- #1

kostoglotov

- 234

- 6

## Homework Statement

I want to know if I got the answer correct and if my reasoning is sound. The text answers and solutions manual only gives answers/solutions for odd numbered problems.

Here is the problem:

And a direct link to the imgur page: http://i.imgur.com/Tko1xFh.png

## Homework Equations

[tex]A(S) = \int \int_D \left|\vec{r}_u\times\vec{r}_v\right|dA[/tex]

## The Attempt at a Solution

Instead of trying to come up with a parametric vector equation for the entire surface, I started subdividing the surface as much as possible using symmetry. I got it down to one sixteenth of the whole surface. Basically, just consider the surface in the first octant, and then divide that in two again along the line y = x.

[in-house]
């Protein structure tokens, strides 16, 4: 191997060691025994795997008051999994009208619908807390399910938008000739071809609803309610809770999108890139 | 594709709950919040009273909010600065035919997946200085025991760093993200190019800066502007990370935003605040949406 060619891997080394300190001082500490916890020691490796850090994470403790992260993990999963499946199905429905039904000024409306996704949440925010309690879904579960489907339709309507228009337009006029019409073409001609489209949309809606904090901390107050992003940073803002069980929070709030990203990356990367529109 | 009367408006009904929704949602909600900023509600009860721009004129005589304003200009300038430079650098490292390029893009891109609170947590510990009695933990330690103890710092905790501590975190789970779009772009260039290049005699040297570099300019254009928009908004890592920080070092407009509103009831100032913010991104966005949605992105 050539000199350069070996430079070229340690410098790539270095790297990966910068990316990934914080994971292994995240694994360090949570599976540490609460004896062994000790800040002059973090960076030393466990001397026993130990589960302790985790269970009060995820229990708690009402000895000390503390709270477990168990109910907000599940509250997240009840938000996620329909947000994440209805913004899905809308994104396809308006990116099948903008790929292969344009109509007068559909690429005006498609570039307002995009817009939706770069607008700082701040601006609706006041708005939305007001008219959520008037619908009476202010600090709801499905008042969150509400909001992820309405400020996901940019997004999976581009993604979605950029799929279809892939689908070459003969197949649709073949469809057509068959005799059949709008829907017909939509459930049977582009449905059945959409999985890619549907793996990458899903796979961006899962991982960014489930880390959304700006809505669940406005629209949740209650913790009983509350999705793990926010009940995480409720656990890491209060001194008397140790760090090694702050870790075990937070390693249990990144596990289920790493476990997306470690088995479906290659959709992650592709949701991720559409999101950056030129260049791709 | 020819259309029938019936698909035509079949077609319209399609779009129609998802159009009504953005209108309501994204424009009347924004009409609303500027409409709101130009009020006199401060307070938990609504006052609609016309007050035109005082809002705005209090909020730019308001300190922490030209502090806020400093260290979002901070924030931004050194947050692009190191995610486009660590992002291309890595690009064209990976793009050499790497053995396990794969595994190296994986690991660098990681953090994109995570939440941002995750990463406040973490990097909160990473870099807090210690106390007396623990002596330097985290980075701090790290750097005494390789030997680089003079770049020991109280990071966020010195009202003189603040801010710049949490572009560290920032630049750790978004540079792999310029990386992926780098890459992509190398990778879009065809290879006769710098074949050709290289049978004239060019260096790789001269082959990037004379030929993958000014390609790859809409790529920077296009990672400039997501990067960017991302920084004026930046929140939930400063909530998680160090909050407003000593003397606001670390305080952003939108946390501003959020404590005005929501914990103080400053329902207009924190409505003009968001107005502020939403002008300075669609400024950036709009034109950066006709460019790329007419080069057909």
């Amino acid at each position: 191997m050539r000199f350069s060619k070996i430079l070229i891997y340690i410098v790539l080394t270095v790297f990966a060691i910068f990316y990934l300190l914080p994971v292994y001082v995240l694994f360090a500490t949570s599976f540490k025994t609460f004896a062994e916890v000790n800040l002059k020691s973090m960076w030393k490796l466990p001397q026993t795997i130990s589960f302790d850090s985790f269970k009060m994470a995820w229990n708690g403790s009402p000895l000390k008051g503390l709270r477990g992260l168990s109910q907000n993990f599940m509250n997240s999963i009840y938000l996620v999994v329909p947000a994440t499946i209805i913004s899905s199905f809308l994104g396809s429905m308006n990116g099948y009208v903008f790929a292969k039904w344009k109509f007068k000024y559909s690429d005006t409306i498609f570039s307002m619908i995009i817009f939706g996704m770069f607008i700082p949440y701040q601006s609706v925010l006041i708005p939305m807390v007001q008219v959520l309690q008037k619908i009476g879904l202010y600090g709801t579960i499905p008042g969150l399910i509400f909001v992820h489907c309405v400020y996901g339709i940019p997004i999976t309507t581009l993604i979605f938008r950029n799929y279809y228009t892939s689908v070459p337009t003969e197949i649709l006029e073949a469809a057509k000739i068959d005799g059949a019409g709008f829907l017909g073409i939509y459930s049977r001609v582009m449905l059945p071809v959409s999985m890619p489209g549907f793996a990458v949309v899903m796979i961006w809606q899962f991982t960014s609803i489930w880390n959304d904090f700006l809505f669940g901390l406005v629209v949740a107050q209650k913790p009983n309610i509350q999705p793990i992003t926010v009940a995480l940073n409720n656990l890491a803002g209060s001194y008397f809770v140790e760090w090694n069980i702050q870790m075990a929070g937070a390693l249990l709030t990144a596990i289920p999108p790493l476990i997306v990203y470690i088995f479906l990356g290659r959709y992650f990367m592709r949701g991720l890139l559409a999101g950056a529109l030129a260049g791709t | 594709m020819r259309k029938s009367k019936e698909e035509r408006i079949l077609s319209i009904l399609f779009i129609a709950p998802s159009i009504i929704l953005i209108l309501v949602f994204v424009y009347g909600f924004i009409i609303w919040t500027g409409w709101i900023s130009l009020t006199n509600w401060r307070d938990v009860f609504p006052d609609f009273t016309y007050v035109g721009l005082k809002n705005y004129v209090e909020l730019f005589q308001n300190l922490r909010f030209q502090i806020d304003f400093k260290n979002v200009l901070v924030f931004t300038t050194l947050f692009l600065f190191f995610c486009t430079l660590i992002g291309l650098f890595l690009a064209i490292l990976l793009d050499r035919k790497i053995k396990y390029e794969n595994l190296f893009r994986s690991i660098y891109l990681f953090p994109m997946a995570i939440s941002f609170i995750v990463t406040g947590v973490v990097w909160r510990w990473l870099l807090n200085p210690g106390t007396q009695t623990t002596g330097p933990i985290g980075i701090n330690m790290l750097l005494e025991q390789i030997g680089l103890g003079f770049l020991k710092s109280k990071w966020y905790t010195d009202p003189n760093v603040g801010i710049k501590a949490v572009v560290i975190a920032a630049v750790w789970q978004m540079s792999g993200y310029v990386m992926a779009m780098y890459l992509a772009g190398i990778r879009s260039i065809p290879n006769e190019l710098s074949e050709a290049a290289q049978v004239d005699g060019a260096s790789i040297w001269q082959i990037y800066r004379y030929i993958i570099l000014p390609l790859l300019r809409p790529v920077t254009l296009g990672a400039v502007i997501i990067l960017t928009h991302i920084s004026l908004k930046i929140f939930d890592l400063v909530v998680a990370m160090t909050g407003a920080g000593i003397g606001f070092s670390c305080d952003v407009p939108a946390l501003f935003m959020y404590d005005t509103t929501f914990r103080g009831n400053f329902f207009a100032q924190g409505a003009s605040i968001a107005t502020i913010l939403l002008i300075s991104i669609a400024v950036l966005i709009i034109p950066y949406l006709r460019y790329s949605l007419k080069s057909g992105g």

By doing that I get the following:

[tex]A(S) = 16 \times \int\int_D\left|\vec{r}_x\times\vec{r}_y\right|dA[/tex]

where [itex]\vec{r} = \left< x,y,\sqrt{1-x^2}\right>[/itex] and [itex]D = \{(x,y)|0\leq x \leq 1, 0 \leq y \leq x\}[/itex]

so

[itex]\vec{r}_x = \langle 1,0,\frac{-x}{\sqrt{1-x^2}} \rangle[/itex] and [itex]\vec{r}_y = \langle 0,1,0 \rangle[/itex]

[tex]\vec{r}_x \times \vec{r}_y = \langle \frac{x}{\sqrt{1-x^2}},0,1 \rangle[/tex]

[tex]\left| \vec{r}_x \times \vec{r}_y \right| = \sqrt{1+\frac{x^2}{1-x^2}} = \frac{1}{1-x^2}[/tex]

Now

[tex]A(S) = 16 \times \int_0^1\int_0^x \frac{1}{1-x^2} dydx[/tex]

[tex]A(S) = 16 \times \int_0^1 \frac{x}{1-x^2} dx = -16 \times\left[\sqrt{1-x^2}\right]_0^1 = 16[/tex]